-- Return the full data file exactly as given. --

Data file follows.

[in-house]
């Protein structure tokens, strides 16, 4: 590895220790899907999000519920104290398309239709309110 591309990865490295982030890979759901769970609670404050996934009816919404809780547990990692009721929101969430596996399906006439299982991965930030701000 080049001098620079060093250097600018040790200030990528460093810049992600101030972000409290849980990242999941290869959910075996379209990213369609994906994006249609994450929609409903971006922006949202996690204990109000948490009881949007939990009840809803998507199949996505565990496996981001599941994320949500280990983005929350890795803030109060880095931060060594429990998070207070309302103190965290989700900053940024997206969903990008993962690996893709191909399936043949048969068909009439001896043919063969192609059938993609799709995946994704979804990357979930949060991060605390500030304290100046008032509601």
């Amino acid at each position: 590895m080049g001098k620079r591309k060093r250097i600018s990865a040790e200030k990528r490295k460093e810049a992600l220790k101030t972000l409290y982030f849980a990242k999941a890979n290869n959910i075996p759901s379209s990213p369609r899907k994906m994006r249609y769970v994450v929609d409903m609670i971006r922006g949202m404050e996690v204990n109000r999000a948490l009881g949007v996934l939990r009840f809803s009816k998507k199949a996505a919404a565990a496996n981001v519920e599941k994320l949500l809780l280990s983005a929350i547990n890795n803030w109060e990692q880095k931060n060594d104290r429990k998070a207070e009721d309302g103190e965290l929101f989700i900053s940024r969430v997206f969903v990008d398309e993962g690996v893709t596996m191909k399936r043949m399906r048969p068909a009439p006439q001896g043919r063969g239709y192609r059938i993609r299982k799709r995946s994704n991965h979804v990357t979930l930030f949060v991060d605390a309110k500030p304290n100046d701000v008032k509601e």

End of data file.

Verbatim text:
[in-house]
């Protein structure tokens, strides 16, 4: 590895220790899907999000519920104290398309239709309110 591309990865490295982030890979759901769970609670404050996934009816919404809780547990990692009721929101969430596996399906006439299982991965930030701000 080049001098620079060093250097600018040790200030990528460093810049992600101030972000409290849980990242999941290869959910075996379209990213369609994906994006249609994450929609409903971006922006949202996690204990109000948490009881949007939990009840809803998507199949996505565990496996981001599941994320949500280990983005929350890795803030109060880095931060060594429990998070207070309302103190965290989700900053940024997206969903990008993962690996893709191909399936043949048969068909009439001896043919063969192609059938993609799709995946994704979804990357979930949060991060605390500030304290100046008032509601």
């Amino acid at each position: 590895m080049g001098k620079r591309k060093r250097i600018s990865a040790e200030k990528r490295k460093e810049a992600l220790k101030t972000l409290y982030f849980a990242k999941a890979n290869n959910i075996p759901s379209s990213p369609r899907k994906m994006r249609y769970v994450v929609d409903m609670i971006r922006g949202m404050e996690v204990n109000r999000a948490l009881g949007v996934l939990r009840f809803s009816k998507k199949a996505a919404a565990a496996n981001v519920e599941k994320l949500l809780l280990s983005a929350i547990n890795n803030w109060e990692q880095k931060n060594d104290r429990k998070a207070e009721d309302g103190e965290l929101f989700i900053s940024r969430v997206f969903v990008d398309e993962g690996v893709t596996m191909k399936r043949m399906r048969p068909a009439p006439q001896g043919r063969g239709y192609r059938i993609r299982k799709r995946s994704n991965h979804v990357t979930l930030f949060v991060d605390a309110k500030p304290n100046d701000v008032k509601e």